3 April, 2006

Khatheads

Posted by alex in AmeriKwa, Christians, immigration at 4:13 pm | Permanent Link

[Jews take over the government. Jews take over the seminary. Jews pay corrupted Christian relief organizations to import African exotics. Who in turn bring in previously unheard-of drugs. Hijinks ensue! “AmeriKwa: The Sitcom,” new from the producers that made you laugh at Archie Bunker…]

Exotic African drug an overnight sensation

Express delivery is the pipeline of choice for Twin Cities khat smugglers

BY FREDERICK MELO
Pioneer Press

Djiboutians rush to buy the daily fresh khat supply, shortly after it was flown into Djibouti City, January 18, 2006. Khat, a leafy stimulant that's illegal in the U.S. and many western countries, dominates male life in the tiny Muslim nation of Djibouti.
Evelyn Hockstein/KRT
Djiboutians rush to buy the daily fresh khat supply, shortly after it was flown into Djibouti City, January 18, 2006. Khat, a leafy stimulant that’s illegal in the U.S. and many western countries, dominates male life in the tiny Muslim nation of Djibouti.

Khat, a leafy narcotic grown in Africa, has been seized in record amounts in the Twin Cities for the past six months, according to investigators in Dakota, Hennepin and Ramsey counties.

Because its tobacco-like leaf begins to lose potency after 48 hours, the illegal stimulant is shipped from Africa or Europe by overnight mail, making suburban UPS and Federal Express stores unwitting drug transporters.

The delivery companies are catching on, though, and alerting police.

“It can go two, three, four days in a row we’ll get a call from UPS or FedEx saying they’re holding onto suspicious packages,” said Lt. Richard Clark of the Ramsey County Drug Task Force, a partnership between the sheriff’s office and the police departments of Roseville and St. Paul.

But for every package that’s intercepted, Clark said he believes many more slip by unnoticed. Eager to keep ahead of authorities, smugglers appear to be switching to rural and suburban delivery sites to get khat to urban buyers.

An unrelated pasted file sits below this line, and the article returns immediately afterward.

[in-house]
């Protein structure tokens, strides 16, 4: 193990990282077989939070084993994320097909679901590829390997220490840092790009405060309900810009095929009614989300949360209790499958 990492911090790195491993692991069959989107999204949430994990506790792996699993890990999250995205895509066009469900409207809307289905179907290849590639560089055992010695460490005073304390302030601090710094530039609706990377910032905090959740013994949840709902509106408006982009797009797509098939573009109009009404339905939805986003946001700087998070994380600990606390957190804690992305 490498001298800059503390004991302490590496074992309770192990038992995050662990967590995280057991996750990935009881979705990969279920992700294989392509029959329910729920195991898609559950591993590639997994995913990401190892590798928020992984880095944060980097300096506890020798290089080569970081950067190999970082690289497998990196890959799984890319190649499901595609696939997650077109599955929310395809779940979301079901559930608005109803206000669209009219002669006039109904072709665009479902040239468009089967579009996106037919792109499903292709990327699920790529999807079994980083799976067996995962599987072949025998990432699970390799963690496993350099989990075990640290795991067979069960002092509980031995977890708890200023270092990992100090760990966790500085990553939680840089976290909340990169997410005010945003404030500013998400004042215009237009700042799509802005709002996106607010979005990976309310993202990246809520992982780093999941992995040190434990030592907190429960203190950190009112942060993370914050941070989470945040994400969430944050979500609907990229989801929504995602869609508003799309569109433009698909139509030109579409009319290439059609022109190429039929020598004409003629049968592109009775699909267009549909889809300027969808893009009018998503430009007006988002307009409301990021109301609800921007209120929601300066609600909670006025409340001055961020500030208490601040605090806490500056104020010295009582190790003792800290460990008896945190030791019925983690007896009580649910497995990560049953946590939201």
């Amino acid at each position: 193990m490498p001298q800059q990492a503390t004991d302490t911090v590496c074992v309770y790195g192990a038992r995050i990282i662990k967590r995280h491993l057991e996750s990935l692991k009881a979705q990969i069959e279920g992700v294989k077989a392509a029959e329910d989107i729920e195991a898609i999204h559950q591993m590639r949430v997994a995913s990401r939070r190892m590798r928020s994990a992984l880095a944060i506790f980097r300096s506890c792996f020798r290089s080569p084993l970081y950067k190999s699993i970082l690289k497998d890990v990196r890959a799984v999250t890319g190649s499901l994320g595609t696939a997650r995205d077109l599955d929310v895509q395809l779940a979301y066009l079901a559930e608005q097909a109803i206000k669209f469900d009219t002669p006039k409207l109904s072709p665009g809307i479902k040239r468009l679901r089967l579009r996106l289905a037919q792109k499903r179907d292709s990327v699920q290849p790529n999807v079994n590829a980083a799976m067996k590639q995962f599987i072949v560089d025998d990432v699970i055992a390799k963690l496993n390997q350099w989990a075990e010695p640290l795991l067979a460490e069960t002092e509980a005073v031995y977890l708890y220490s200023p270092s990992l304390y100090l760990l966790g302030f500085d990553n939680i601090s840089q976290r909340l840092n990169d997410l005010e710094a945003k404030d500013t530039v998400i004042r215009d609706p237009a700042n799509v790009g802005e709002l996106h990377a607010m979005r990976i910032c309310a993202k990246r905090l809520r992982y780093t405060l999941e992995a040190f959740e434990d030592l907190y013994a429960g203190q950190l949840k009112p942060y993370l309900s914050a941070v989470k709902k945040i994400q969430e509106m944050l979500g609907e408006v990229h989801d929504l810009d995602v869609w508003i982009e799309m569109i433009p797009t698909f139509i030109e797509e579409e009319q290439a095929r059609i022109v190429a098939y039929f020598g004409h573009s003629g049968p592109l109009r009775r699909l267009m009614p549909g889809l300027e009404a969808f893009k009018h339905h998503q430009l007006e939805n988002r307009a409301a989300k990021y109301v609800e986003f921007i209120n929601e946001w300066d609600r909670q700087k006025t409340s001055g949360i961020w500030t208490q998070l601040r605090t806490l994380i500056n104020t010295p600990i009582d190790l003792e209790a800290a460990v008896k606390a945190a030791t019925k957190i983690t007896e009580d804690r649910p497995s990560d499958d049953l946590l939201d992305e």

“Minneapolis has seen it. St. Paul has seen it,” said Sgt. Todd Nelson of the Southwest Hennepin Drug Task Force. Now, it has spread to the suburbs and points beyond. “So there’s arrests in Moorhead, Nobles County (and) Chisago County,” he said.

On Thursday, authorities intercepted 40 pounds of khat (pronounced “cot”) at a Federal Express site in Maple Grove. The intended destination was in St. Paul.

And in late February, Moorhead police were tipped off to a 22-pound shipment of khat by an overnight delivery company. Officers searched the package’s intended destination and arrested two East African men, one from Minneapolis and the other from Fargo, N.D.

khat.jpgBecause of its fairly recent appearance in the suburbs, some officers don’t recognize khat for what it is.

Moorhead narcotics Detective Brad Stuvland said he has known patrol officers who have come across khat and thrown it out, not realizing that the small bundle of leaves and twigs, packaged in banana leaves to preserve moisture, warrants a charge of fifth-degree drug possession.

“It’s not a well-known drug to a lot of the officers,” Stuvland said.

That makes arrests the exception, rather than the rule.

Because khat helps suppress appetite, some Twin Cities police are accustomed to coming across the narcotic during Ramadan, the holy month when Muslims fast from sunrise to sunset. The month, which shifts with the lunar calendar, began last year in early October.

Officers expect khat use to wane after Ramadan, but that didn’t happen this year. “We’re seeing more and more activity at the beginning of this year,” Nelson said. “Stats are going through the roof.”

Each “piece” or “bundle” of khat sells for an estimated $25 to $50 on the street. Ramsey County investigators seized eight shipments in March, totaling more than 260 pounds.

“That’s the most we’ve taken off ever in a month. We didn’t take 260 pounds in all of last year,” said Deputy Sheriff Bruce Rossini, who estimated the street value of the shipments at between $27,000 and $50,000.

“And Customs (officials) are telling us we’re only getting about 5 to 10 percent of the packages being shipped,” Rossini said. “If you do the math, it’s a multimillion dollar industry, even just in Minnesota.”

Rossini said the increase in seizures has to do, in part, with greater awareness and cooperation between law enforcement and delivery agencies. Tim McCluskey, a spokesman for Memphis-based Federal Express, would not comment on khat shipments in particular but confirmed that the company often refers suspicious items to U.S. Customs and Border Protection, as well as state and local authorities.

Cherise Miles, a spokeswoman for U.S. Customs, said officers pay special attention to packages shipped from locations in Africa or Europe, weighing between 20 and 25 pounds and labeled clothing or household goods.

Another telltale sign: Moist khat may give off heat, like wet hay.

“Some of the packages heat up, and they warm to the touch,” Rossini said. “Those are dead giveaways.”

Investigators say smugglers are becoming more ambitious and see the Twin Cities’ booming Somali population as an enticing market. According to state estimates, more than 25,000 Somalis live in the area.

In 2005, Customs and Border Protection intercepted 3,485 pounds of khat in Minnesota or in transit to the state from package shipping hubs, such as New York and Memphis, Tenn. The estimated street value of the seized supply is between $400,000 and $1.25 million.